Luke Hodges’ road to Harvard Business School didn’t start at a large research university or elite college, but right here in Oklahoma at Rose State College.
Hodges, who is expected to graduate from the prestigious business school in 2018, said starting out at a community college was a no-brainer.
“It was accessible and I wanted to get my college education. It was accessible by location – I lived on the west side of town - but also financially accessible,” he said.
Moreover, it allowed him to both study and work.
“I felt the teachers wanted me to learn and that the school took time to create schedules that would work for students that were working like I was,” Hodges said. “It was just a really good fit for where I was at the time.”
He earned his business associate’s degree, transferred to the University of Oklahoma, and through U.S. Navy educational program, he could attend Harvard.
“It is mind-blowingly great,” he said about Harvard. “Coming here I didn’t know if my educational background was an issue. But they never questioned it.”
And academically he was prepared for the big leagues.
“I was definitely ready for it,” he said. “I learned to enjoy learning through the environment I was in at Rose State. I am super-grateful for schools like Rose State. I don’t know how I would have gone from where I was at the time to where I am now.”
Once community college was a back-up plan. However, as prices for universities have risen and community colleges expanded their offerings, attitudes have been changing. Today, community college enrollment is increasing exponentially at schools across the country, while four-year institutions have seen stagnant growth. Seems as if community college students are on to something.
According to the American Association of Community Colleges, the average yearly cost of tuition and fees for community college students in the U.S. is $3,347, compared to an average cost of $9,139 at four-year institutions.“A college education doesn’t have to break the bank. At Rose State, we offer the courses you need to take the next step in your career without taking on loads of debt,” said Steven Daffer, director of Financial Aid at Rose State College.
In addition, colleges like Rose State College also offer financial aid and scholarships. In fact, 76 percent of Rose State students are receiving some financial assistance.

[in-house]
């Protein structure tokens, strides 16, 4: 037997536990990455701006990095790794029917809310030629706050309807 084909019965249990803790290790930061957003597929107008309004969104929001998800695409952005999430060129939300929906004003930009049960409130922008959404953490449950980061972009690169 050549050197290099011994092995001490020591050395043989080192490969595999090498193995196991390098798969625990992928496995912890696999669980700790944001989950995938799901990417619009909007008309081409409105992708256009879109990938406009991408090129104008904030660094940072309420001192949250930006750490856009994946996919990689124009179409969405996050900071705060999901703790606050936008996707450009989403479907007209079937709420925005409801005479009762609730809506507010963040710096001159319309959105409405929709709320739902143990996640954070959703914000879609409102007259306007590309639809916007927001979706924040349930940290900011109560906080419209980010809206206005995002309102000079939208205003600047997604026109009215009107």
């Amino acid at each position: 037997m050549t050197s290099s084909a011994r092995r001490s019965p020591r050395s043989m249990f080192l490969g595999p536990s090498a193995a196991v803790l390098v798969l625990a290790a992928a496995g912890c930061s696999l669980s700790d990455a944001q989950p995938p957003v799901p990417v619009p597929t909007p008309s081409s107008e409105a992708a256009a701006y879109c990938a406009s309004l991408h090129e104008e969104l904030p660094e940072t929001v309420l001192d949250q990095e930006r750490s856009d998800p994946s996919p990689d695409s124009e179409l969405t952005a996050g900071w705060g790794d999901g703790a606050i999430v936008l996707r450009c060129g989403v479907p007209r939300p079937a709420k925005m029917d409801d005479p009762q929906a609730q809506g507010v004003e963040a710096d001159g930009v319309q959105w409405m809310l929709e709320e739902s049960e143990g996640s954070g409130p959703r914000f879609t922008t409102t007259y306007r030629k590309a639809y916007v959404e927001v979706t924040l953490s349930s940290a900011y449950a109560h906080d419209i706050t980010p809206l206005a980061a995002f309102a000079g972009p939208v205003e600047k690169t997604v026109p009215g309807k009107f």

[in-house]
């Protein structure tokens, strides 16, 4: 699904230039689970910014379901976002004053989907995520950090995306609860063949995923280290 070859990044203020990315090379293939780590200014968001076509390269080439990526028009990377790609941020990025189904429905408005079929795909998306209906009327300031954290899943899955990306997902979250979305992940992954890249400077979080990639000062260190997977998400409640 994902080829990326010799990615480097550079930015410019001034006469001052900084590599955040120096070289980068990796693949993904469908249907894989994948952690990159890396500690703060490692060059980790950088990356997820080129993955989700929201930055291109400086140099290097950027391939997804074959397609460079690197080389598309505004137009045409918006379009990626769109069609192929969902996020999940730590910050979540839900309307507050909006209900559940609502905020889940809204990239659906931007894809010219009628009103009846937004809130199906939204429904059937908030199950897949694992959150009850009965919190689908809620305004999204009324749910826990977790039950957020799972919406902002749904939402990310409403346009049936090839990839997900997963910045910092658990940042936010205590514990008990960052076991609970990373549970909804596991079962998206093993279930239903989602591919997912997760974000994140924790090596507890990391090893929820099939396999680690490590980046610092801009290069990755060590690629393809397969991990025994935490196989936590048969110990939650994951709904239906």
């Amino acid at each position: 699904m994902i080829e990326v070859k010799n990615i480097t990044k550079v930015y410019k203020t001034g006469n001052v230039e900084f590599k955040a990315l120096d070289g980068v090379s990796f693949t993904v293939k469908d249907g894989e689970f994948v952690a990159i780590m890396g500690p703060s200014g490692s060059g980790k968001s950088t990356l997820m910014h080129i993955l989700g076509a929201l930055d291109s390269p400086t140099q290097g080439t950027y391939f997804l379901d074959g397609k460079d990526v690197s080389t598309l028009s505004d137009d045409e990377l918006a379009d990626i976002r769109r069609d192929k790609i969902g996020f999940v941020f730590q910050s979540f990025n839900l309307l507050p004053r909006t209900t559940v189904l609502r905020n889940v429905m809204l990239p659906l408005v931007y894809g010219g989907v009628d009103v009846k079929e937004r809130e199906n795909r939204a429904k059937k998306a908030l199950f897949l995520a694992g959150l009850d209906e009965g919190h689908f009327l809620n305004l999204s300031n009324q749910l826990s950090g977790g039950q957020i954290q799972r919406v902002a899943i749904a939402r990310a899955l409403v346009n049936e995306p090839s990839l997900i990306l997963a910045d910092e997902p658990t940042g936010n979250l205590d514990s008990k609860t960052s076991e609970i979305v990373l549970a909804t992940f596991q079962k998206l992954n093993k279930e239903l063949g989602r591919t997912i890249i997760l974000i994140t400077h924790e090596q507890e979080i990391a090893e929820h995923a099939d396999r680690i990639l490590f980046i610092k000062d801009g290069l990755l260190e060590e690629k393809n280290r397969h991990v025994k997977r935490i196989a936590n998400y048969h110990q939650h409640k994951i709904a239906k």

Tuition aside, community colleges offer several benefits.
Class sizes and community
Many freshman classes at a big university are very large and overwhelming.
“I am from Norman, and the University of Oklahoma is five minutes from me. But it didn’t feel I would fit in there as much. When I took the tour at Rose State I felt like it was my college home,” said Adrianna Rogers, a Rose State nursing student and graduate of Norman High School.
She likes the affordability, small class sized and accessibility of her instructors and support staff.
“Even though it is a 45-minute drive I would make the same choice again,” she said.
Community colleges generally offer smaller class sizes. In a smaller group, professors have the chance to learn more about their students. And students will find their instructors to be more accessible and can get assistance when they need it.
High quality programsCommunity college education does not mean second-class education. Rose State is home to a state-of-the-art cyber security, and top programs in paralegal, dental hygiene and nursing – among many others.
Most recently, Rose State College and the University of Oklahoma have been awarded an $800,000 Advanced Technological Education grant from the National Science Foundation for the development of Unmanned Aerial Systems curriculum. Through this collaboration, the two institutions will work to develop an experiential learning based educational program at Rose State College that will train future workforce employees in the design, maintenance and use of UAS, more commonly known as “drones.”
Debra Davis, an Oklahoma City marketing professional and Rose State graduate, attended Rose State initially because she could take advantage of the Ticket program, a scholarship and gap funding option available to high school students at Carl Albert, Choctaw, Del City, Midwest City and Star Spencer high schools. But it paved the path to her 4-year-degree.
“Small class sizes are a huge bonus and all of my credits transferred to UCO,” said Davis said.
Most community colleges have agreements with certain four-year colleges that permit the students to transfer their credits. This allows students attending community colleges to take all the necessary courses they need to stay on track to earn a bachelor’s degree at a four-year university.
Not everybody needs a 4-year degree
Oklahoma needs skilled workers, but not everybody needs a 4-year-degree to find success. Nearly 30 percent of Americans with associate’s degrees now make more money than those with Bachelor’s degrees, according to Georgetown University's Center on Education and the Workforce.
The community experience even feels more like the traditional 4-year university. Rose State College, for instance has competitive athletic programs, and even onsite housing.
“If you're just starting your college career and need an affordable way to get started or come back to college we can help you work toward your associate degree before transferring to earn a bachelor's. We are always willing to help,” said Alicia McCullar, director of Student Engagement. “If you're a working professional who needs additional training that can fit into your busy life, we can help. If you’re an adult coming back to finish a degree or brush up on a subject, we can help. Want to do it all online — we'll help put together that schedule. And if you're wondering how to make it happen, we'll help with that, too.”
For more information, visit www.getstartedatrose.com.